Anastomosing sentence example

anastomosing
  • Trophosome polyps forming branching colonies of which the stem and main branches are thick and composed of a network of anastomosing coenosarcal tubes covered by a common ectoderm and supported by a thick chitinous perisarc; hydranths similar to those of Coryne; gonosome, sessile gonophores.
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  • The trophosome consists of a mass of coenosarcal tubes anastomosing in all planes.
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  • The coenosarc may consist of a single elongated tube or stolon, forming the stem or axis of the cormus on which, usually, the appendages are arranged in groups termed cormidia; or it may take the form of a compact mass of ramifying, anastomosing tubes, in which case the cormus as a whole has a compact form and cormidia are not distinguishable.
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  • In the blade of a typical leaf of a vascular plantessentially a thin plate of assimilating tissuethe vascular system takes the form of a number of separate, usually branching and anastomosing strands.
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  • Laticiferous Tissue.The laticiferous tissue consists of a network of branching or anastomosing tubes which contain a coagulable fluid known as latex.
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  • The cells not only fuse together in longitudinal and transverse rows, but put out transverse projections, which fuse with others of a similar nature, and thus form an anastomosing network of tubes which extends to all parts of the plant.
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  • The left hepatica magna receives also the umbilical vein, which persists on the visceral surface of the abdominal wall, often anastomosing with the epigastric veins.
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  • Frequently the lumen is branched and may form a complicated anastomosing network in these cells.
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  • The terminal branches of the arteries supplying these organs are usually described as not anastomosing but many, if not all, of Cohnheim's end-arteries have minute collateral channels; which, however, are usually insufficient to completely compensate for the blocking that may occur in these arteries, therefore, when one of them is obstructed, the area irrigated by it dies from malnutrition.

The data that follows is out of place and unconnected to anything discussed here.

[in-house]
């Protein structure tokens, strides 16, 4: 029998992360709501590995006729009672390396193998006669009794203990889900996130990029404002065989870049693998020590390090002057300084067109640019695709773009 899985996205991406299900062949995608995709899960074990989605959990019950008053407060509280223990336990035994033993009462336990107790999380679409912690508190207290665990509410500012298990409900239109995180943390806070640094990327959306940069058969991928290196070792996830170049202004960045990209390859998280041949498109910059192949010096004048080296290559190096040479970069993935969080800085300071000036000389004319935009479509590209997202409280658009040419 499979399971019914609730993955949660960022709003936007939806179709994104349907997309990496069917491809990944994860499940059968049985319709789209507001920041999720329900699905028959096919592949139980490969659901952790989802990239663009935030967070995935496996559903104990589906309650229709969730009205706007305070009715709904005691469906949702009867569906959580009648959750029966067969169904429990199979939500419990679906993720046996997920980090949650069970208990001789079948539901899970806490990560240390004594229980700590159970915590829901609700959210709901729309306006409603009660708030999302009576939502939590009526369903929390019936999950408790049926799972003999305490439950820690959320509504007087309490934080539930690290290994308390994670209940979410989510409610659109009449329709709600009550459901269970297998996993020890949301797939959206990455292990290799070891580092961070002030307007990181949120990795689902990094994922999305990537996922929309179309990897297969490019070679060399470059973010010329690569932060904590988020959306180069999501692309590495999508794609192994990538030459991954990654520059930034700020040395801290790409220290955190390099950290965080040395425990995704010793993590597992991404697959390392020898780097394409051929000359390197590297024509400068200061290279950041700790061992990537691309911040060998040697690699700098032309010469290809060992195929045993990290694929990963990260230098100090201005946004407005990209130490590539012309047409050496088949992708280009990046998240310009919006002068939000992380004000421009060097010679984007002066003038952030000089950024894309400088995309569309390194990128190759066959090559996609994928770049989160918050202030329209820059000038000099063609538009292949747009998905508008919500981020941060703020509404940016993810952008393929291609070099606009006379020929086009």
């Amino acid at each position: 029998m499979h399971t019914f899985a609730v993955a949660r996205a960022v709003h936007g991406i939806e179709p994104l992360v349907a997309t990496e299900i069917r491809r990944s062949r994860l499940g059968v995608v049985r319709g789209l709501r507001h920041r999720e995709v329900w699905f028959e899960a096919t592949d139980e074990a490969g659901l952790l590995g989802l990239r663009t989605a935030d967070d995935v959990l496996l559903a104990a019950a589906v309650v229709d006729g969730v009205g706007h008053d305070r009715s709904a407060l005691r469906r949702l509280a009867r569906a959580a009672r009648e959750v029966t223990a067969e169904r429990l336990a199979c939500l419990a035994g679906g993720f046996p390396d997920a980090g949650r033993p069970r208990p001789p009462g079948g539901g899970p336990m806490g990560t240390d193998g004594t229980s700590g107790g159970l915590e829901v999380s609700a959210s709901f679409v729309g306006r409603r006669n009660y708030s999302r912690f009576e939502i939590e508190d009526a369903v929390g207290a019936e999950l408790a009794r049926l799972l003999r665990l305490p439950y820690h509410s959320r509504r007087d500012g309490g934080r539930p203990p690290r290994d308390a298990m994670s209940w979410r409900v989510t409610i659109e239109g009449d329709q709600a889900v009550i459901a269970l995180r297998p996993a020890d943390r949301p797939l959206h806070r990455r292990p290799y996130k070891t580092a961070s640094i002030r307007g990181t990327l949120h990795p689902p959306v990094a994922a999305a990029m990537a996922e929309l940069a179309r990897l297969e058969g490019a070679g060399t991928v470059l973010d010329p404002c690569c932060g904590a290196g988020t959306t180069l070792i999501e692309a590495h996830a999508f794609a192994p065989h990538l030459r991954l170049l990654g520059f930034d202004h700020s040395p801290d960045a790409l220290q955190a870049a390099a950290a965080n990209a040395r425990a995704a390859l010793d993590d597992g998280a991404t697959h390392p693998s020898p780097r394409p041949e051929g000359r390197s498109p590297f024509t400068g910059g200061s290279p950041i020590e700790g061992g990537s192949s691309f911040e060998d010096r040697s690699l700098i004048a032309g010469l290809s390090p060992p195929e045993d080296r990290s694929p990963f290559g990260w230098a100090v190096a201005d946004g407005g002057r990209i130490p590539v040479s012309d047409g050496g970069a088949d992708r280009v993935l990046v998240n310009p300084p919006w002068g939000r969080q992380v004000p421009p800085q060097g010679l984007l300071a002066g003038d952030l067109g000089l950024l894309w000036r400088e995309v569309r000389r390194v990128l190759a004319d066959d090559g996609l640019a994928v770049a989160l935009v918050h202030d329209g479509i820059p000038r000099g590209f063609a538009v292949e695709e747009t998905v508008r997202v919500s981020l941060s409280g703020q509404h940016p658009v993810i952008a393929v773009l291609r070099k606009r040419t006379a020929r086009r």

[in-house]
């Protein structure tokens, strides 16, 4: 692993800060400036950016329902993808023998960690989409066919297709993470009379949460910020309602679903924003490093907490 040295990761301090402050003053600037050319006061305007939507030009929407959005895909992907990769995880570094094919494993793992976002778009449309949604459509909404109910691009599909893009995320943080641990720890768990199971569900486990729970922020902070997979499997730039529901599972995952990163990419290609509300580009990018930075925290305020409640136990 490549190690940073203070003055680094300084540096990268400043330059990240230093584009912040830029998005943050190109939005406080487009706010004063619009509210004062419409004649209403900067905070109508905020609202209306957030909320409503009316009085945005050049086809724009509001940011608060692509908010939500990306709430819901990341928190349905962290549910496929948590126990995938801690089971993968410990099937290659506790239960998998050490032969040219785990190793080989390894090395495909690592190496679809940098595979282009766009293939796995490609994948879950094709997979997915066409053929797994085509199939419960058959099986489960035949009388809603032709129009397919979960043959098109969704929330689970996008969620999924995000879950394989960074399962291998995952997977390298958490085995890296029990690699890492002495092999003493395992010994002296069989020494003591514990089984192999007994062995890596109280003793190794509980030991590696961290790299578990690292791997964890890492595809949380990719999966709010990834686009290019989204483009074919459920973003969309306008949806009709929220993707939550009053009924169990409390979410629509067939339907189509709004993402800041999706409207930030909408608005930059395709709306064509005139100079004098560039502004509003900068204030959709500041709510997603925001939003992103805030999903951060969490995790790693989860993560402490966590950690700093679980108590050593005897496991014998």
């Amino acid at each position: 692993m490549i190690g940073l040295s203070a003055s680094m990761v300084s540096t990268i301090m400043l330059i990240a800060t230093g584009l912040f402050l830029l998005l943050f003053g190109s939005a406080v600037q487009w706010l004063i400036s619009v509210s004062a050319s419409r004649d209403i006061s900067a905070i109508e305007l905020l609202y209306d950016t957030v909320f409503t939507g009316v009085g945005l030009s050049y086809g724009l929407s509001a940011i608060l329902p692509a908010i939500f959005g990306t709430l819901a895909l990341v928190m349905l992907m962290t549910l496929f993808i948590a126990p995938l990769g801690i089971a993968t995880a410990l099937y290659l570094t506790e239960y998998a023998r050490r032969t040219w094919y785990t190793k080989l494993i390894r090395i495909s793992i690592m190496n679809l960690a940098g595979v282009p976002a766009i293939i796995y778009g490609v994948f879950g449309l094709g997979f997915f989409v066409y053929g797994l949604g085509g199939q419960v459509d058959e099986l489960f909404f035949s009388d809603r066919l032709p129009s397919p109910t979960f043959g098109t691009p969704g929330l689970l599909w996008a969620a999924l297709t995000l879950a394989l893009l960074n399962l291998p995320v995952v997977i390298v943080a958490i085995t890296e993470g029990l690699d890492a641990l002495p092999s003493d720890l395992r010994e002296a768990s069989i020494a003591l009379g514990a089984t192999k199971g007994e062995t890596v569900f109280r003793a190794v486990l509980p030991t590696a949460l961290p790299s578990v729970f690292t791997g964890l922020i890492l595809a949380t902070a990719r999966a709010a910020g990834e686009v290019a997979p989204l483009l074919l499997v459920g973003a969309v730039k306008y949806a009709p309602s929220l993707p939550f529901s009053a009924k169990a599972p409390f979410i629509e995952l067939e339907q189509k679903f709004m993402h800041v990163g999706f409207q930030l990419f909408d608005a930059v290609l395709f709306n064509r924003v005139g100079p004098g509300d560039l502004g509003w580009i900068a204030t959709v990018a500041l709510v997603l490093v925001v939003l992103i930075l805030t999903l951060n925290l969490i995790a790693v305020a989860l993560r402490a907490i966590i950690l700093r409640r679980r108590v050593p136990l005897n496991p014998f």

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  • The body-wall is extensively calcified in the Cyclostomata and in most Cheilostomata, which may form elegant network-like colonies, as in the unilaminar genus Retepora, or may consist of wavy anastomosing plates, as in the bilaminar Lepralia foliacea of the British coasts, specimens of which may have a diameter of many inches.
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  • These reserve stores may be packed away in single hyphae or in swollen cells, but the hyphae containing them are often gathered into thick cords or mycelial strands (Phallus, mushroom, &c.), or flattened and anastomosing ribbons and plates, often containing several kinds of hyphae (Merulius lacrymans).
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  • The flood plain during its formation is marked by meandering, or anastomosing streams, ox-bow lakes and bayous, marshes or stagnant pools, and is occasionally completely covered with water.
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  • In Ulva and Mesocarpus the chromatophore is a single plate, which in the latter genus places its edge towards the incident light; in Spirogyra they are spiral bands embedded in the primordial utricle; in Zygnema they are a pair of stellate masses, the rays of which branch peripherally; in Oedogonium they are longitudinally-disposed anastomosing bands; in Desmids plates with irregular margins; in Cladophora polyhedral plates; in Vaucheria minute elliptical bodies occurring in immense numbers.
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  • This gives off new outgrowths, and these, branching and anastomosing with one another, may form a network, adhering to stones, corals, or other objects, from which FIG.
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  • The structure is often a complex one, the central region containing an elaborate system of numerous anastomosing steles, accompanied by sclerenchyma; the cortex is permeated or coated by a multitude of adventitious roots, forming a thick envelope to the stem.
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  • This type is distinguished by its large bipinnate fronds bearing long and narrow pinnae with close-set pinnules, characterized by the anastomosing secondary veins.
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  • Similarly, the genus Sagenopteris, characterized by a habit like that of Marsilia, and represented by fronds consisting of a few spreading broadly oval or narrow segments, with anastomosing veins, borne on the apex of a common petiole, is abundant in rocks ranging from the Rhaetic to the Wealden, but has not so far been satisfactorily placed.
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  • As examples of these doubtful forms may be mentioned Thinnfeldia, characteristic of Rhaetic and Lower Jurassic rocks; Dichopteris, represented by some exceptionally fine Jurassic specimens, described by Zigno, from Italy; and Ctenis, a genus chiefly from Jurassic beds, founded on pinnate fronds like those of Zamia and other Cycads, with linear pinnae characterized by anastomosing veins.
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